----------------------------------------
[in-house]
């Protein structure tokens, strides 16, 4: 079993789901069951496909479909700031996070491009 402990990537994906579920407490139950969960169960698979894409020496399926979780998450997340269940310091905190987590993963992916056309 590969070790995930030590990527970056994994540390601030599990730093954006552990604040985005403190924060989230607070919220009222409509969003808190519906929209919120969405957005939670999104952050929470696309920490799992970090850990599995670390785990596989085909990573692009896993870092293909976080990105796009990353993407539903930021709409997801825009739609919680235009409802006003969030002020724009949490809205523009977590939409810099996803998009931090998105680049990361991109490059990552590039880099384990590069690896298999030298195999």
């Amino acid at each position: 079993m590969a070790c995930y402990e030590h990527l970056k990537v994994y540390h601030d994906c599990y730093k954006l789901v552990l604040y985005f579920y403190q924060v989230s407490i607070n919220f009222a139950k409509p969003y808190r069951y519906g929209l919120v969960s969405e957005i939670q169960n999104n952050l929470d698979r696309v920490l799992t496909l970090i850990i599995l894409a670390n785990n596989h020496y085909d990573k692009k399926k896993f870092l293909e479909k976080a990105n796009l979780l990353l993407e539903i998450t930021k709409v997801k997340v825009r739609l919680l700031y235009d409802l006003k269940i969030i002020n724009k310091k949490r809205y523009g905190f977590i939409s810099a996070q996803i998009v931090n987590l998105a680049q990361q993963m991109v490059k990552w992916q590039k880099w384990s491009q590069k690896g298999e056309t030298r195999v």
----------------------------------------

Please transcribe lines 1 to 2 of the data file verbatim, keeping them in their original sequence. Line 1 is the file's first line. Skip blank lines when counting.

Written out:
[in-house]
């Protein structure tokens, strides 16, 4: 079993789901069951496909479909700031996070491009 402990990537994906579920407490139950969960169960698979894409020496399926979780998450997340269940310091905190987590993963992916056309 590969070790995930030590990527970056994994540390601030599990730093954006552990604040985005403190924060989230607070919220009222409509969003808190519906929209919120969405957005939670999104952050929470696309920490799992970090850990599995670390785990596989085909990573692009896993870092293909976080990105796009990353993407539903930021709409997801825009739609919680235009409802006003969030002020724009949490809205523009977590939409810099996803998009931090998105680049990361991109490059990552590039880099384990590069690896298999030298195999």